BOISE — The most recent state rankings for total agricultural production show California lapping the field and Washington ahead of Idaho in the race for the No. 2 spot among the 11 Western states last year.
But while Idaho ranks third in the West for total farmgate receipts, it is an unchallenged No. 1 in ag production on a per capita basis.
California stands alone when it comes to farmgate receipts, with an estimated $44.6 billion worth of crop and livestock production in 2012, according to USDA’s Economic Research Service.
Total farmgate receipts in Washington during 2012 reached $9.6 billion, ranking that state second in the West, ahead of Idaho’s $7.8 billion total, according to University of Idaho agricultural economist Ben Eborn, who compiles the rankings each September.
Idaho passed Colorado for the No. 3 spot in 2011 with $7.4 billion in farmgate receipts and had been gaining on Washington, trailing that state by $1.4 billion in 2011. But the Evergreen state gained $400 million on the Gem State in 2012 primarily because of record apple production and prices.
The farmgate value of Washington’s apple crop soared from $1.8 million in 2011 to more than $3 billion in 2012, according to USDA’s National Agricultural Statistics Service.
Idaho gained $200 million in ag production on Colorado in 2012. Colorado ranked fourth last year with $7.3 billion in farmgate receipts and was followed by Oregon, which remained at $4.7 billion, unchanged from 2011.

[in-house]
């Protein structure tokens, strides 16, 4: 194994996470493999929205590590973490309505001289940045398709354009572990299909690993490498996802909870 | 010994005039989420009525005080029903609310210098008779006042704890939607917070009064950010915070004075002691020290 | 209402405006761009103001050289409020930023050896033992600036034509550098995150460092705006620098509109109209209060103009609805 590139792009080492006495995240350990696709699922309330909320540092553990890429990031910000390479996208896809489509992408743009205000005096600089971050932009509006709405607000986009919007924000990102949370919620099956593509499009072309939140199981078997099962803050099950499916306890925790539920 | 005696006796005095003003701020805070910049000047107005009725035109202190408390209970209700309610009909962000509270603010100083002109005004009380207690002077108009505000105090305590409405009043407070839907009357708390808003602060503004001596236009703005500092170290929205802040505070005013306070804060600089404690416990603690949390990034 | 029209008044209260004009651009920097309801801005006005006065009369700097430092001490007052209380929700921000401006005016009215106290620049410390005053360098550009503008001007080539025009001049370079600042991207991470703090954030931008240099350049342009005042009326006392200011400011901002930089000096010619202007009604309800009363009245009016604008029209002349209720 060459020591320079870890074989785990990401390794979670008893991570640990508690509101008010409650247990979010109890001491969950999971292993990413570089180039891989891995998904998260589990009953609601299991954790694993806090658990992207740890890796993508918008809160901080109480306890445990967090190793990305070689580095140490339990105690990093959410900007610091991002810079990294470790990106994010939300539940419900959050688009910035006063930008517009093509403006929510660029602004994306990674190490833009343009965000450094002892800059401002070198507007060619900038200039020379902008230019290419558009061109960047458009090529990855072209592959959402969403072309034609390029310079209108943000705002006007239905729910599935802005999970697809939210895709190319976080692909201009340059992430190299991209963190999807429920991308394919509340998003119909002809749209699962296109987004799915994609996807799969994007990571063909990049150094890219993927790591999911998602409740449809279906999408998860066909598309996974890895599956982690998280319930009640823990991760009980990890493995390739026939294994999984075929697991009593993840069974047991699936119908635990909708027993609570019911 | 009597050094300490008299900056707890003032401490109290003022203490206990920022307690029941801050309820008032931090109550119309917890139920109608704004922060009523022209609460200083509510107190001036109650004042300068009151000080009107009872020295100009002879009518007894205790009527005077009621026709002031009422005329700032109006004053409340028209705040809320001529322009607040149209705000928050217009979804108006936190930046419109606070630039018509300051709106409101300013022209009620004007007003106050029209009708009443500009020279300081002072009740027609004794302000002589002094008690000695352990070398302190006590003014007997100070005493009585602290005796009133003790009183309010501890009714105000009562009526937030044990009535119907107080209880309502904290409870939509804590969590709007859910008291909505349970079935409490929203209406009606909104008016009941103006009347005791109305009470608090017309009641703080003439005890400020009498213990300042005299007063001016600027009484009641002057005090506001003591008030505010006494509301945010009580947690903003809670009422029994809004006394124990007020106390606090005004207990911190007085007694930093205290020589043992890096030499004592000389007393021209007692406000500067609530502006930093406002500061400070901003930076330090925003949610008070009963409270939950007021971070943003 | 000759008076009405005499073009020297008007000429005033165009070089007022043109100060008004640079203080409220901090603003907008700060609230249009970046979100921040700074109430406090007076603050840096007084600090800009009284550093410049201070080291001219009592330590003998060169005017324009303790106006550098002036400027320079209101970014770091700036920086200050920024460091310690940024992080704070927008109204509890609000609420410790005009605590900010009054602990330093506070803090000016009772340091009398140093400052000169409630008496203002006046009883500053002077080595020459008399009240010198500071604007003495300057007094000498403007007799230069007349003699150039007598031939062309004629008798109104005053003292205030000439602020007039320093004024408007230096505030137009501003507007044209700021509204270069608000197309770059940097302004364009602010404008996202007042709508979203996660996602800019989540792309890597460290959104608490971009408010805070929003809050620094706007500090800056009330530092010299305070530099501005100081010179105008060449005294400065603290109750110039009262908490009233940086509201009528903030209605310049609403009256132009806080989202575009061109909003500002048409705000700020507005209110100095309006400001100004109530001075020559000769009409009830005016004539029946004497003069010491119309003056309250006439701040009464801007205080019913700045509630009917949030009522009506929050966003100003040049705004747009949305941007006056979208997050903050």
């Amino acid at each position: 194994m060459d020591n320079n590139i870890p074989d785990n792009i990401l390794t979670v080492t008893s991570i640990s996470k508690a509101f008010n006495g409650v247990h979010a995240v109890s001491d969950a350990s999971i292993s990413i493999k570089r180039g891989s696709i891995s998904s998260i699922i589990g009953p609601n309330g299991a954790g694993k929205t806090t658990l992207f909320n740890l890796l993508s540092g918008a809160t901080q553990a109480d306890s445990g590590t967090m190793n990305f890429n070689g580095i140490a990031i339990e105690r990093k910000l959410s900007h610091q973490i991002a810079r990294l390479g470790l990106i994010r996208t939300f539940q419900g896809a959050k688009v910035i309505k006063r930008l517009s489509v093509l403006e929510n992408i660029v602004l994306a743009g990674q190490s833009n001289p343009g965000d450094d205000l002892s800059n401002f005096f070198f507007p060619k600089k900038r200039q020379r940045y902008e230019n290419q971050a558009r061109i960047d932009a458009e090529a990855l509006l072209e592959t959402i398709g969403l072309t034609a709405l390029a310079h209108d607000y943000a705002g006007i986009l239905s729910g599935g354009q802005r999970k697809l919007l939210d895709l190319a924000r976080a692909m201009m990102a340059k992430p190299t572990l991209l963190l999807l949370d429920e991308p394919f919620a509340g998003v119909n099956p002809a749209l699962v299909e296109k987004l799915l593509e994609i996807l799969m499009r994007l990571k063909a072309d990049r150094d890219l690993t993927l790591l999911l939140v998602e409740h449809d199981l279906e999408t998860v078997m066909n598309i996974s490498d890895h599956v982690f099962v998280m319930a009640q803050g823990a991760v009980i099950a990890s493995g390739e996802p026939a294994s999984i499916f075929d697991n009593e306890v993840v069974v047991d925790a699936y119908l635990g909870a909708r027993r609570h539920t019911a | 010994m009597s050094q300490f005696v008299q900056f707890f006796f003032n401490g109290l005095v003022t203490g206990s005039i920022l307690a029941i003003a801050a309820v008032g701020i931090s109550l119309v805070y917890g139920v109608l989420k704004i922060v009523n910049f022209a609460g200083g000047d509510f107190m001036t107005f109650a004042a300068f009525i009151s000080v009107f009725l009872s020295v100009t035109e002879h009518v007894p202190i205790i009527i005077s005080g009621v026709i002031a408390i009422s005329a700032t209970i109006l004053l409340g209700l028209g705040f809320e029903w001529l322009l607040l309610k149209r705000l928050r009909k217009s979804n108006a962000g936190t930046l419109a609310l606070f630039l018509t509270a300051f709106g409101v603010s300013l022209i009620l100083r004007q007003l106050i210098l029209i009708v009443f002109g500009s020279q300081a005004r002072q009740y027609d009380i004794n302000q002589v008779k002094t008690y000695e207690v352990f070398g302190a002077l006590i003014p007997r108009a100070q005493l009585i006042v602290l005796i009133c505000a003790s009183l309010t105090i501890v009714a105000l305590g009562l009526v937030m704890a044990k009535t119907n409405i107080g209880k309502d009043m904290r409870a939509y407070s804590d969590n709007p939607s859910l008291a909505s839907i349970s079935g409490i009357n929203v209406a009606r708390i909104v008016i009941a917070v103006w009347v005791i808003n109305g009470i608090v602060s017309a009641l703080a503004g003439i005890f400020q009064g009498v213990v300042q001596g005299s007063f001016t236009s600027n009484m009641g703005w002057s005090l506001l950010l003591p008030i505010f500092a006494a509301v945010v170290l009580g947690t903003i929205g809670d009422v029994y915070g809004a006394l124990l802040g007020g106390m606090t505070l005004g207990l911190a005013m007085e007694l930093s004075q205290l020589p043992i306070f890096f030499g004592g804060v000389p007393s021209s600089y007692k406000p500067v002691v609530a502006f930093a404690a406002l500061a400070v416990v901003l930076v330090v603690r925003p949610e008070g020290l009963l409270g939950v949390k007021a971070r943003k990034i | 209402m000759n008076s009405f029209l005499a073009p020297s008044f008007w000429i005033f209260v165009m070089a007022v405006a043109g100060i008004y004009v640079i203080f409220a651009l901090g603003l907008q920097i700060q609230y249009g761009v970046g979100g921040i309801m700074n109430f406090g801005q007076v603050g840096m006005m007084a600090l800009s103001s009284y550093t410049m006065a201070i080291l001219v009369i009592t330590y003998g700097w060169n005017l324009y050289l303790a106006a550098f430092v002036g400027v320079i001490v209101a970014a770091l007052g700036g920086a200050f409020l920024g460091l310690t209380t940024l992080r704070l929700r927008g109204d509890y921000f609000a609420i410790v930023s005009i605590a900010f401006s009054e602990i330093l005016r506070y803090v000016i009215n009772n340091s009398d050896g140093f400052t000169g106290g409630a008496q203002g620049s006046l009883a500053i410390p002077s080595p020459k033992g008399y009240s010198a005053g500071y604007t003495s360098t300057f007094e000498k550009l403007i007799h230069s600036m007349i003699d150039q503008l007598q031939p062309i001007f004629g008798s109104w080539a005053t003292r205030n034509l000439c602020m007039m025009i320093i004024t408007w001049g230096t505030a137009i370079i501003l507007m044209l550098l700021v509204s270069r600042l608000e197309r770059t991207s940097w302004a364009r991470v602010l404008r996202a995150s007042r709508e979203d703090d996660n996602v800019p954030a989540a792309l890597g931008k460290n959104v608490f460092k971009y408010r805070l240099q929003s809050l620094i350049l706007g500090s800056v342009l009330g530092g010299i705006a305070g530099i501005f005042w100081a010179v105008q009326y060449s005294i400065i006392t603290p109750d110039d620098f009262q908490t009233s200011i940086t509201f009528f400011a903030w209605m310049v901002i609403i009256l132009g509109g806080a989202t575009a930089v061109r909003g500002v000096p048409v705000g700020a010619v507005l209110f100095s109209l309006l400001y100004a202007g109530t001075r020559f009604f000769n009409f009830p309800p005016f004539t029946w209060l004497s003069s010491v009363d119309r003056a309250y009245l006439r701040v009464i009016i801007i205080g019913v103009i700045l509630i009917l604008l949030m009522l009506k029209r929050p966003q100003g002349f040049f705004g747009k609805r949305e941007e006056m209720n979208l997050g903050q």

Montana and New Mexico both totaled $4 billion in ag receipts in 2012 and were followed by Arizona at $3.8 billion, Utah at $1.6 billion , Wyoming at $1.5 billion and Nevada at $700 million.
The rankings compiled by Eborn also show that on a per capita basis, Idaho produced $4,901 worth of crop and livestock production per resident in 2012.
No other state in the West is even close to that total. Washington’s per capita total is $1,388, Oregon’s is $1,218 and California’s is $1,171.
The per capita number is a simple but effective way to show Idaho’s leaders how important agriculture is to the state’s economy, Eborn said.
“Our economy is heavily dependent on agriculture,” he said. “We’re a small state population-wise but … our ag economy is massive for the small population we have.”
Idaho’s total ag production has grown at a 6.3 percent annual rate since 2000, trailing only Montana’s 6.8 percent rate. Washington’s ag production has grown at 4.7 percent since then, California has grown at 4.4 percent and Oregon at 3.6 percent.
At Idaho’s current growth rate, the state’s total agricultural production will double in 12 years, said UI ag economist Garth Taylor.
“That’s amazing, a doubling in the size of our ag production in 12 years. Wow,” he said. “I’m very optimistic we’ll overtake Washington one of these days (because) we’re growing faster.”